SYDNEY – Australia plans to combat the spread of disinformation by countries such as China and Russia across the Asia-Pacific region, pledging to expose and debunk fake news and disinformation campaigns and to shame perpetrators.
The government has revealed plans to try to damage the global reputation of states involved in promoting disinformation and is also seeking stronger, more transparent action by social media platforms.
Canberra’s efforts to curb misinformation reportedly include the creation of a Countering Foreign Interference unit, which will operate out of the Department of Foreign Affairs and Trade. According to a report in The Australian, the unit will work with like-minded countries to counter disinformation campaigns by countries such as China and to launch fact-based responses that expose and undermine false claims promoted by state actors.
The Prime Minister, Mr Scott Morrison, said yesterday that the region’s emerging threats include disinformation and foreign interference which have been “enabled and accelerated” by new and emerging technologies.
His comments followed a recent speech by the Minister for Foreign Affairs, Ms Marise Payne, in which she condemned the growing scourge of disinformation and warned that countries were “using the pandemic to undermine liberal democracy to promote their own more authoritarian models”.
Citing a recent European Union report, Ms Payne singled out China and Russia for spreading disinformation to undermine democratic debate and improve their global image following the outbreak of the Covid-19 pandemic.
“The disinformation we have seen contributes to a climate of fear and division when, at a time like this, what we need is cooperation and understanding,” she said in an address at the Australian National University.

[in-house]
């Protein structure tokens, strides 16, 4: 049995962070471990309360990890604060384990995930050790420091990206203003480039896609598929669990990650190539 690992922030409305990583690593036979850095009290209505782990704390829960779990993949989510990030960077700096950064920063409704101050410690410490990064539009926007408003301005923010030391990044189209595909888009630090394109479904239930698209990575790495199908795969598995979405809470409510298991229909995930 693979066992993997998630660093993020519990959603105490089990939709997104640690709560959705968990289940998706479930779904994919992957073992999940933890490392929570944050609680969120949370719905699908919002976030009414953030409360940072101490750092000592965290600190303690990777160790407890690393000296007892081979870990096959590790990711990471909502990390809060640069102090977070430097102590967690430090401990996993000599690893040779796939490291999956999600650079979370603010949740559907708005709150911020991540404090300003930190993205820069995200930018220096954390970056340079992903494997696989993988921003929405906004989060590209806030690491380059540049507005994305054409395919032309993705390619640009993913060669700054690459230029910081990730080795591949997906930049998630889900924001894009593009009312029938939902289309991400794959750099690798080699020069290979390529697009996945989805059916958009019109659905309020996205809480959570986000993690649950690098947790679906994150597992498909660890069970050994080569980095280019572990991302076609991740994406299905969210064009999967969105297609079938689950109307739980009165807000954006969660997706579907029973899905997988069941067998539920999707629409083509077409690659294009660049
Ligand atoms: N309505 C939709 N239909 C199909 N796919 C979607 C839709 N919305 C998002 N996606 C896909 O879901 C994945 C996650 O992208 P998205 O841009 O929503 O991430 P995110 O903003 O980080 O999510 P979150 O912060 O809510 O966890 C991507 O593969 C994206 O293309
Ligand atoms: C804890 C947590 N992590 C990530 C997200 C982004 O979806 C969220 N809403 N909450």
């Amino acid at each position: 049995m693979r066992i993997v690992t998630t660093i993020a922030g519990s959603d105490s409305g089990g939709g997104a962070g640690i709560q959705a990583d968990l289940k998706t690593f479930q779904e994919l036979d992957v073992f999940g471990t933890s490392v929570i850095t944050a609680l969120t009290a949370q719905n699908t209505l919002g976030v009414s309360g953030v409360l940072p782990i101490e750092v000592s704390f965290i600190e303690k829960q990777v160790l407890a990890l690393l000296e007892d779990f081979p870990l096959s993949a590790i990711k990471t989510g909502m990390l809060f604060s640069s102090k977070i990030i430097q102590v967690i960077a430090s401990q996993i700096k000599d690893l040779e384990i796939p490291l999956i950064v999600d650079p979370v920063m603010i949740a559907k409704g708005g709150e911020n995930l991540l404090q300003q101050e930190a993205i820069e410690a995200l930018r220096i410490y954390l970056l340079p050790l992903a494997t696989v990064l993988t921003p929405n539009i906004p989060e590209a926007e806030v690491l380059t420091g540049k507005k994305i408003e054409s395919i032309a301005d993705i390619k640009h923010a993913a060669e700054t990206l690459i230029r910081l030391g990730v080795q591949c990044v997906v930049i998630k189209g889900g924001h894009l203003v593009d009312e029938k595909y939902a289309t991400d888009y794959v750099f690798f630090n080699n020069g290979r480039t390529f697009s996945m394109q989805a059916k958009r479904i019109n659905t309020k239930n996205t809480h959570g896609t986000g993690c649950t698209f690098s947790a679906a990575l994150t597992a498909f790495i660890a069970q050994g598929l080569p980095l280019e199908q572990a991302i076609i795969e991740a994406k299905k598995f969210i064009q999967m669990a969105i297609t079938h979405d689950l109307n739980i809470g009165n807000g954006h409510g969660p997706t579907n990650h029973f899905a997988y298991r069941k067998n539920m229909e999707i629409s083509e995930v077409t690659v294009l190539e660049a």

“Australia will resist and counter efforts of disinformation. We will do so through facts and transparency, underpinned by liberal, democratic values that we will continue to promote at home and abroad.”
She said Australia would cooperate on countering disinformation with countries in the region which “are responsible and don’t engage in disinformation and who call it out”. “Those partnerships are also really important because… saying we won’t put up with this, we will not tolerate this in our country, is absolutely vital,” she said.
The government recently accused China of spreading falsehoods about the threat of racism in Australia. Responding to calls last month by Beijing for Chinese tourists and students to reconsider travel to Australia, Mr Morrison said the claim that Australia was unsafe for visitors was “ridiculous”.
Australia’s communication regulator, the Australian Communications and Media Authority, is also seeking to counter disinformation. It is working with platforms such as Facebook, Twitter and YouTube, as well as search engines such as Google, to develop an industry-wide code of practice to combat disinformation.
A paper released by the authority last month called on online platforms to develop a consistent approach to countering disinformation and enabling users to easily identify credible sources of information. The paper cited recent examples of dangerous disinformation, such as conspiracy theories spread during Australia’s recent deadly bushfires and the proliferation of falsehoods about the Covid-19 pandemic.
The Department of Foreign Affairs and Trade has begun working with countries in South-east Asia and the South-west Pacific to combat foreign interference, including raising awareness of disinformation spread on social media. The department said in a recent submission to a parliamentary inquiry that its first initiative was a workshop on countering disinformation held in March in Singapore, conducted in collaboration with Britain and hosted by the Singapore Institute of International Affairs.
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